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  • Put together toys such as lego or pop-locks.
  • Play Doh-You can purchase a ready made kit with items like a molder or cutter. But you can also just get one plastic container, have a jumbo pencil and use the pencil as a rolling pin. Make your child copy you by rolling, pressing, and pinching the Play Doh. You can also flatten the Play Doh and us it as a paper so that your child ill enjoy pre-writing tasks and this also strengthens pencil grip. Draw anything you want on it: lines, shapes, flower, etc. and make your child copy it or trace over it. You can also bury small coins in the Play Doh for your child to find as it involves pinching and pulling the clay.

(Side note from Teacher Pat: Can I just say I love using Play Doh for my students? I enjoy it as much as they do. There are so many things you can do with Play Doh!) 

Store bought packs of play dough have lots of options.

Cognition:

  • Lessen choices first to make it easier for your child and to lessen visual distractions.
  • Memory games. An easier activity that you can do is point to a picture that you want your child to get then have him run to the opposite side of the room and get the picture that you ask.
  • Introduce names of objects, colors, and shapes as much as you can.

 

Check back tomorrow for part two of Teacher Pat’s Guest Post. She really put together a ton of information, tricks and tips for all of you. I figured breaking up the post into two parts would make it less overwhelming for all of us.

 

Welcome to Holland

As part of my collection of books that I first ordered when Gellibean was born, I was sure to order The Road Map to Holland, by Jennifer Graf Groneberg. When I searched for books on Down Syndrome on Amazon, this is one of the first memoirs that will come up. I didn’t have anything to go on at that time, so I ordered all the top picks and top search options from Mr. Google.

Road Map to Holland was one of the first memoirs written by a mom to a child with Down Syndrome. It was published in 2009 and shares the author’s struggles of not just with having a child with DS, but also with the fact that she had three children under the age of four. Parenting is never easy and Jennifer shares the good and the bad with a myriad of details that many mothers can relate to when going thru their days. 

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Keep in mind that Road Map to Holland was groundbreaking in the sense that she not only shared her disappointment with her son’s diagnosis, she worked her way through it having the revelations and shifts in perspective that many of us can relate to as “Special Mothers.” Previously, many of the books that parents could find for help with Down Syndrome, were clinical and not written from a parents perspective.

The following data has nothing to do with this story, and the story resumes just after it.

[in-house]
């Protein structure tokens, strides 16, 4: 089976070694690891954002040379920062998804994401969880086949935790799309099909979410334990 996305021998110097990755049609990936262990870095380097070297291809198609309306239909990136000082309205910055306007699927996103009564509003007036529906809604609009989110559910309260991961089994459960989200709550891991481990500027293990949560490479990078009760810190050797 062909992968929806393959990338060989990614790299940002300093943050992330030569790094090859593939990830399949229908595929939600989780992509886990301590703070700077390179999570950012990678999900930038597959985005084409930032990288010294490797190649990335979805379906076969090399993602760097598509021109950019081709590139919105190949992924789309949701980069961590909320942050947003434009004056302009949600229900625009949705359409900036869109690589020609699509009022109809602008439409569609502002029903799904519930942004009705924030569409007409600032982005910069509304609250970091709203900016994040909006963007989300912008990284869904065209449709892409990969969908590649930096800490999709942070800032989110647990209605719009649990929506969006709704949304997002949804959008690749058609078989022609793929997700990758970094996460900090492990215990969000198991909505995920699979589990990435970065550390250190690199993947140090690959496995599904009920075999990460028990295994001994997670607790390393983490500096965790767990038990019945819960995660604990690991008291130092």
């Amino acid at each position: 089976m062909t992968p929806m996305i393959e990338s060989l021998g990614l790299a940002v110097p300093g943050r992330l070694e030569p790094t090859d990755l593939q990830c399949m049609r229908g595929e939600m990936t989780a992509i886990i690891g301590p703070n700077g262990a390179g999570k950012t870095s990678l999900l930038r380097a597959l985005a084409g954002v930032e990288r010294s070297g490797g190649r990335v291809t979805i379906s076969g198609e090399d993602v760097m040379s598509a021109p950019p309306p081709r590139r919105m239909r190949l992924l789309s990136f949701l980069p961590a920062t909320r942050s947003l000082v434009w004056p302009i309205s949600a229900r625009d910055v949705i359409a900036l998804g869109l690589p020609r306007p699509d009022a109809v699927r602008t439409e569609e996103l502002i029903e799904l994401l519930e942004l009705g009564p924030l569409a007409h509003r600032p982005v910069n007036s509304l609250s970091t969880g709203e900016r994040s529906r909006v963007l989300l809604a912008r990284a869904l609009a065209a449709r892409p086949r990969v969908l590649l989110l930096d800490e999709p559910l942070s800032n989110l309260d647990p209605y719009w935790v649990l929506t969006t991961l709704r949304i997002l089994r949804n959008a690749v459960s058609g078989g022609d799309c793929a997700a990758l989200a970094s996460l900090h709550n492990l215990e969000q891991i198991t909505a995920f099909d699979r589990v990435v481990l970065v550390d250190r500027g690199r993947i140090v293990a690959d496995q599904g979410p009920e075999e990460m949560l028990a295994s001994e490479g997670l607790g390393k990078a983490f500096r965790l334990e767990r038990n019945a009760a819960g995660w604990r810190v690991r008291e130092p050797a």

I wanted to take the time to share the poem by Emily Perl Kingsley which is the inspiration for the title of Jennifer’s book. It’s not a tear jerker like “The Special Mother,” by Erma Bombeck, but it is quite valuable in helping us put things into perspective. Holland is a beautiful country after all, isn’t it?

WELCOME TO HOLLAND

I am often asked to describe the experience of raising a child with a disability – to try to help people who have not shared that unique experience to understand it, to imagine how it would feel. It’s like this……

When you’re going to have a baby, it’s like planning a fabulous vacation trip – to Italy. You buy a bunch of guide books and make your wonderful plans. The Coliseum. The Michelangelo David. The gondolas in Venice. You may learn some handy phrases in Italian. It’s all very exciting.

After months of eager anticipation, the day finally arrives. You pack your bags and off you go. Several hours later, the plane lands. The stewardess comes in and says, “Welcome to Holland.”

“Holland?!?” you say. “What do you mean Holland?? I signed up for Italy! I’m supposed to be in Italy. All my life I’ve dreamed of going to Italy.”

But there’s been a change in the flight plan. They’ve landed in Holland and there you must stay.

The important thing is that they haven’t taken you to a horrible, disgusting, filthy place, full of pestilence, famine and disease. It’s just a different place.

So you must go out and buy new guide books. And you must learn a whole new language. And you will meet a whole new group of people you would never have met.

It’s just a different place. It’s slower-paced than Italy, less flashy than Italy. But after you’ve been there for a while and you catch your breath, you look around…. and you begin to notice that Holland has windmills….and Holland has tulips. Holland even has Rembrandts.

But everyone you know is busy coming and going from Italy… and they’re all bragging about what a wonderful time they had there. And for the rest of your life, you will say “Yes, that’s where I was supposed to go. That’s what I had planned.”

And the pain of that will never, ever, ever, ever go away… because the loss of that dream is a very very significant loss.

But… if you spend your life mourning the fact that you didn’t get to Italy, you may never be free to enjoy the very special, the very lovely things … about Holland.

by
Emily Perl Kingsley.

c1987 by Emily Perl Kingsley. All rights reserved